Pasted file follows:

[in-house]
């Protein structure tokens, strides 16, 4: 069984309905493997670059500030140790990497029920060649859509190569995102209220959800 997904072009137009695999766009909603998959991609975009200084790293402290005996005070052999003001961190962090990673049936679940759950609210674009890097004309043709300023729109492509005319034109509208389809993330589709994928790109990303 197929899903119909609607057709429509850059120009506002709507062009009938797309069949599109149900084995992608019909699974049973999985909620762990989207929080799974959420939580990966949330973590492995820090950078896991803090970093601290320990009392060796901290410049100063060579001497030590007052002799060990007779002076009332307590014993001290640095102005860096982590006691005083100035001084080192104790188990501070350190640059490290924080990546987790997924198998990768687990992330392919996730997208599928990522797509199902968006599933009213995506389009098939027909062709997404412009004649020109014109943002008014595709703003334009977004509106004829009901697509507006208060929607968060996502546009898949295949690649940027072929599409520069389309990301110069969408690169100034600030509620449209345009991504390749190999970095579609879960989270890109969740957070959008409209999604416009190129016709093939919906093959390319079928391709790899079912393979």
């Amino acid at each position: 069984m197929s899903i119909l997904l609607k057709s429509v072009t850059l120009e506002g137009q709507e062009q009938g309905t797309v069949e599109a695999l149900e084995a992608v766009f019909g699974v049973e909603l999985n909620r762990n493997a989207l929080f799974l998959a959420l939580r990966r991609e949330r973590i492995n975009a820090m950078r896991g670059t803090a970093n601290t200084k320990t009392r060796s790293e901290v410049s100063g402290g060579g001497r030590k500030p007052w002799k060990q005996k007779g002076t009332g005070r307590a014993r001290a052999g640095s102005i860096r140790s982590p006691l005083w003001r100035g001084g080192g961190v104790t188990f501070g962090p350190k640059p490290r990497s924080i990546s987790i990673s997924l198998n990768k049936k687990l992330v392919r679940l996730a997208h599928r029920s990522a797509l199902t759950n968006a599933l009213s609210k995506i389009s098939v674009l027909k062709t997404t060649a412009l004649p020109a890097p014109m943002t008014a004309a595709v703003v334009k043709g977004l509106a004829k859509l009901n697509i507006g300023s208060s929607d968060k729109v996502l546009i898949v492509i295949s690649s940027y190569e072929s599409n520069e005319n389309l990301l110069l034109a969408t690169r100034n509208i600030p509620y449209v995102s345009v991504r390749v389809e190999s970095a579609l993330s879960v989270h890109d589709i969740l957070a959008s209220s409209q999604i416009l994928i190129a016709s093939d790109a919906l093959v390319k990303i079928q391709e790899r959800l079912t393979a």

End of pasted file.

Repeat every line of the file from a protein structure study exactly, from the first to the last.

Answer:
[in-house]
């Protein structure tokens, strides 16, 4: 069984309905493997670059500030140790990497029920060649859509190569995102209220959800 997904072009137009695999766009909603998959991609975009200084790293402290005996005070052999003001961190962090990673049936679940759950609210674009890097004309043709300023729109492509005319034109509208389809993330589709994928790109990303 197929899903119909609607057709429509850059120009506002709507062009009938797309069949599109149900084995992608019909699974049973999985909620762990989207929080799974959420939580990966949330973590492995820090950078896991803090970093601290320990009392060796901290410049100063060579001497030590007052002799060990007779002076009332307590014993001290640095102005860096982590006691005083100035001084080192104790188990501070350190640059490290924080990546987790997924198998990768687990992330392919996730997208599928990522797509199902968006599933009213995506389009098939027909062709997404412009004649020109014109943002008014595709703003334009977004509106004829009901697509507006208060929607968060996502546009898949295949690649940027072929599409520069389309990301110069969408690169100034600030509620449209345009991504390749190999970095579609879960989270890109969740957070959008409209999604416009190129016709093939919906093959390319079928391709790899079912393979």
């Amino acid at each position: 069984m197929s899903i119909l997904l609607k057709s429509v072009t850059l120009e506002g137009q709507e062009q009938g309905t797309v069949e599109a695999l149900e084995a992608v766009f019909g699974v049973e909603l999985n909620r762990n493997a989207l929080f799974l998959a959420l939580r990966r991609e949330r973590i492995n975009a820090m950078r896991g670059t803090a970093n601290t200084k320990t009392r060796s790293e901290v410049s100063g402290g060579g001497r030590k500030p007052w002799k060990q005996k007779g002076t009332g005070r307590a014993r001290a052999g640095s102005i860096r140790s982590p006691l005083w003001r100035g001084g080192g961190v104790t188990f501070g962090p350190k640059p490290r990497s924080i990546s987790i990673s997924l198998n990768k049936k687990l992330v392919r679940l996730a997208h599928r029920s990522a797509l199902t759950n968006a599933l009213s609210k995506i389009s098939v674009l027909k062709t997404t060649a412009l004649p020109a890097p014109m943002t008014a004309a595709v703003v334009k043709g977004l509106a004829k859509l009901n697509i507006g300023s208060s929607d968060k729109v996502l546009i898949v492509i295949s690649s940027y190569e072929s599409n520069e005319n389309l990301l110069l034109a969408t690169r100034n509208i600030p509620y449209v995102s345009v991504r390749v389809e190999s970095a579609l993330s879960v989270h890109d589709i969740l957070a959008s209220s409209q999604i416009l994928i190129a016709s093939d790109a919906l093959v390319k990303i079928q391709e790899r959800l079912t393979a």